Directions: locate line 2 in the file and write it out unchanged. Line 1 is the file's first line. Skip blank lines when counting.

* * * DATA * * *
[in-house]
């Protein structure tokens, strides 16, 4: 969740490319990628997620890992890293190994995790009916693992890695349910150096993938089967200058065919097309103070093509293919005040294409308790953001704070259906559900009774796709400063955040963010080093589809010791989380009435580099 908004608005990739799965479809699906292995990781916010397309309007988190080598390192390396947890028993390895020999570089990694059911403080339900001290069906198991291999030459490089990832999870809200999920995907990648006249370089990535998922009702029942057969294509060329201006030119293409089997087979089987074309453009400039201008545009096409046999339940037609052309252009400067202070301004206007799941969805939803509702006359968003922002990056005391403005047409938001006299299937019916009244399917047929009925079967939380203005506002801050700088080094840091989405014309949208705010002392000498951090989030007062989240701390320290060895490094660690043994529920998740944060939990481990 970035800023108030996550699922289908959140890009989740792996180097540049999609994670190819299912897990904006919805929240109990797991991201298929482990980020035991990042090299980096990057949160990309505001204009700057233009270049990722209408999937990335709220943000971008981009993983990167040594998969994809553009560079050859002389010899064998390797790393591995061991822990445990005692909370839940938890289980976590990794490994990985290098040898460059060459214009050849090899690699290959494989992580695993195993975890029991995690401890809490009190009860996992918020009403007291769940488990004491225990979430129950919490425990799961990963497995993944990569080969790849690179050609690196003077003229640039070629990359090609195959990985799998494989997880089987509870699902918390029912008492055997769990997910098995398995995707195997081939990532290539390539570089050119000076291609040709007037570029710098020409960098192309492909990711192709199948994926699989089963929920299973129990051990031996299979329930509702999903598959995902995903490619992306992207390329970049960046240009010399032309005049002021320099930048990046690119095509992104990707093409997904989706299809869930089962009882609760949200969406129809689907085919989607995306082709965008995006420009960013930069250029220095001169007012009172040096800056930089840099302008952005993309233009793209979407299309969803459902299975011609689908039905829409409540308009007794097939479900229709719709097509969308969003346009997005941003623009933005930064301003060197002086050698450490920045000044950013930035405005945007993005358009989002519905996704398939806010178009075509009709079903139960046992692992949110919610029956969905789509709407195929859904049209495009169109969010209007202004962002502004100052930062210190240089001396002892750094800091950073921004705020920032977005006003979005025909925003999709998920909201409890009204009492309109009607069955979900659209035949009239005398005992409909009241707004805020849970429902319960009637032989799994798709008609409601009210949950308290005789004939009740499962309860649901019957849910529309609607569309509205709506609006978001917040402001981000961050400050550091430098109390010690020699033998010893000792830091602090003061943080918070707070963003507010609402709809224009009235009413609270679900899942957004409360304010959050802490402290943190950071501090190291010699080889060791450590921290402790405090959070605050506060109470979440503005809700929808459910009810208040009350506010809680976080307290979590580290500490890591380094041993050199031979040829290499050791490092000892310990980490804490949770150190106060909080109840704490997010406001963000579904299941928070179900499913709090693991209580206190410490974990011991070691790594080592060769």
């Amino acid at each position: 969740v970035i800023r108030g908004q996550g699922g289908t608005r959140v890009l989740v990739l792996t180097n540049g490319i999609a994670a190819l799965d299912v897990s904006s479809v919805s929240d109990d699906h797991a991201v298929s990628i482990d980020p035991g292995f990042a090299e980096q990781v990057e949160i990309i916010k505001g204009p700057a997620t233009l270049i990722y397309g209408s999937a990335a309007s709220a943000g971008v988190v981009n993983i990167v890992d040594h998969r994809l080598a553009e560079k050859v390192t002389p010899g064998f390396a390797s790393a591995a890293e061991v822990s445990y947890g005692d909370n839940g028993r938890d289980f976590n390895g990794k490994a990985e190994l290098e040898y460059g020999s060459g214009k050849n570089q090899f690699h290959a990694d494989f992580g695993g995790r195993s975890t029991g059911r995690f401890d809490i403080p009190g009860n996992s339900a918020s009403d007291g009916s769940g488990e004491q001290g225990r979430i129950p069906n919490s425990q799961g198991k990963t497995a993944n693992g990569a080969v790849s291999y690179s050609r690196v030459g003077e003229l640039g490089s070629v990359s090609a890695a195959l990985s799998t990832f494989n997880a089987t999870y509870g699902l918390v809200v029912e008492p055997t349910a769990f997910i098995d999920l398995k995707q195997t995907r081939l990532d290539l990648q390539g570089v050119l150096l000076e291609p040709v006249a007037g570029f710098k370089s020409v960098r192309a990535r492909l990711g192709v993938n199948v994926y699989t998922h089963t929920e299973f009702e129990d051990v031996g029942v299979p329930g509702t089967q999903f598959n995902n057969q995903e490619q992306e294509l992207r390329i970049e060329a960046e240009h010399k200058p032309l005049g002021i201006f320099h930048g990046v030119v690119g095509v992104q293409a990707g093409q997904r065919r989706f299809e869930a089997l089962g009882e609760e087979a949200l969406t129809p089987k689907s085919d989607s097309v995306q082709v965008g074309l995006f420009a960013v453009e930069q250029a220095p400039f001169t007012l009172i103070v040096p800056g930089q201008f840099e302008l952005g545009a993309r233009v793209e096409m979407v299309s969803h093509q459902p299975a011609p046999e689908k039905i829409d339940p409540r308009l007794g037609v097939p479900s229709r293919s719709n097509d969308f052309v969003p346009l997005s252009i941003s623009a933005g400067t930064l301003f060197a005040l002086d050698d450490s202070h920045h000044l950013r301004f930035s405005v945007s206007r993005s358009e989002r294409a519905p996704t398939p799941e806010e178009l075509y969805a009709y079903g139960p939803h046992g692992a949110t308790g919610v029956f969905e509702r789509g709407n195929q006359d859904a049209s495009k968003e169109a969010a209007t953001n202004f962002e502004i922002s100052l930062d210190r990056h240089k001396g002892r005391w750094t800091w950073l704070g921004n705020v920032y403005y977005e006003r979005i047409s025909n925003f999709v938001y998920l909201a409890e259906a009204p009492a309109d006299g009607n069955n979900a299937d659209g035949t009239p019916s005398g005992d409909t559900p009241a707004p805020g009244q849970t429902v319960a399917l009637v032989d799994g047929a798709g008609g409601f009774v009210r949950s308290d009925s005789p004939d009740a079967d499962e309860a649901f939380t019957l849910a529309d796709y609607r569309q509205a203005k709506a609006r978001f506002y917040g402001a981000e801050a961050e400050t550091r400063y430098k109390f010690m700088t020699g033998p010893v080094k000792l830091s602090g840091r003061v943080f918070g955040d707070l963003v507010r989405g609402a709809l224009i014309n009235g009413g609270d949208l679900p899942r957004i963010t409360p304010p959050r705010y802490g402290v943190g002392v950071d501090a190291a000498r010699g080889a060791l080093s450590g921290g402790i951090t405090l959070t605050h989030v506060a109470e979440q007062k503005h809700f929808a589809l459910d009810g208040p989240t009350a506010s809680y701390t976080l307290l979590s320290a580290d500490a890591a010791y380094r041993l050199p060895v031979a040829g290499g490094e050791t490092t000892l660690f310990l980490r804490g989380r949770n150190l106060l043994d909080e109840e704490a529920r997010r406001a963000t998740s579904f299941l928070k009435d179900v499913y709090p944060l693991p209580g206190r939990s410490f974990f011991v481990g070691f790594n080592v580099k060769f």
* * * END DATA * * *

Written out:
């Protein structure tokens, strides 16, 4: 969740490319990628997620890992890293190994995790009916693992890695349910150096993938089967200058065919097309103070093509293919005040294409308790953001704070259906559900009774796709400063955040963010080093589809010791989380009435580099 908004608005990739799965479809699906292995990781916010397309309007988190080598390192390396947890028993390895020999570089990694059911403080339900001290069906198991291999030459490089990832999870809200999920995907990648006249370089990535998922009702029942057969294509060329201006030119293409089997087979089987074309453009400039201008545009096409046999339940037609052309252009400067202070301004206007799941969805939803509702006359968003922002990056005391403005047409938001006299299937019916009244399917047929009925079967939380203005506002801050700088080094840091989405014309949208705010002392000498951090989030007062989240701390320290060895490094660690043994529920998740944060939990481990 970035800023108030996550699922289908959140890009989740792996180097540049999609994670190819299912897990904006919805929240109990797991991201298929482990980020035991990042090299980096990057949160990309505001204009700057233009270049990722209408999937990335709220943000971008981009993983990167040594998969994809553009560079050859002389010899064998390797790393591995061991822990445990005692909370839940938890289980976590990794490994990985290098040898460059060459214009050849090899690699290959494989992580695993195993975890029991995690401890809490009190009860996992918020009403007291769940488990004491225990979430129950919490425990799961990963497995993944990569080969790849690179050609690196003077003229640039070629990359090609195959990985799998494989997880089987509870699902918390029912008492055997769990997910098995398995995707195997081939990532290539390539570089050119000076291609040709007037570029710098020409960098192309492909990711192709199948994926699989089963929920299973129990051990031996299979329930509702999903598959995902995903490619992306992207390329970049960046240009010399032309005049002021320099930048990046690119095509992104990707093409997904989706299809869930089962009882609760949200969406129809689907085919989607995306082709965008995006420009960013930069250029220095001169007012009172040096800056930089840099302008952005993309233009793209979407299309969803459902299975011609689908039905829409409540308009007794097939479900229709719709097509969308969003346009997005941003623009933005930064301003060197002086050698450490920045000044950013930035405005945007993005358009989002519905996704398939806010178009075509009709079903139960046992692992949110919610029956969905789509709407195929859904049209495009169109969010209007202004962002502004100052930062210190240089001396002892750094800091950073921004705020920032977005006003979005025909925003999709998920909201409890009204009492309109009607069955979900659209035949009239005398005992409909009241707004805020849970429902319960009637032989799994798709008609409601009210949950308290005789004939009740499962309860649901019957849910529309609607569309509205709506609006978001917040402001981000961050400050550091430098109390010690020699033998010893000792830091602090003061943080918070707070963003507010609402709809224009009235009413609270679900899942957004409360304010959050802490402290943190950071501090190291010699080889060791450590921290402790405090959070605050506060109470979440503005809700929808459910009810208040009350506010809680976080307290979590580290500490890591380094041993050199031979040829290499050791490092000892310990980490804490949770150190106060909080109840704490997010406001963000579904299941928070179900499913709090693991209580206190410490974990011991070691790594080592060769």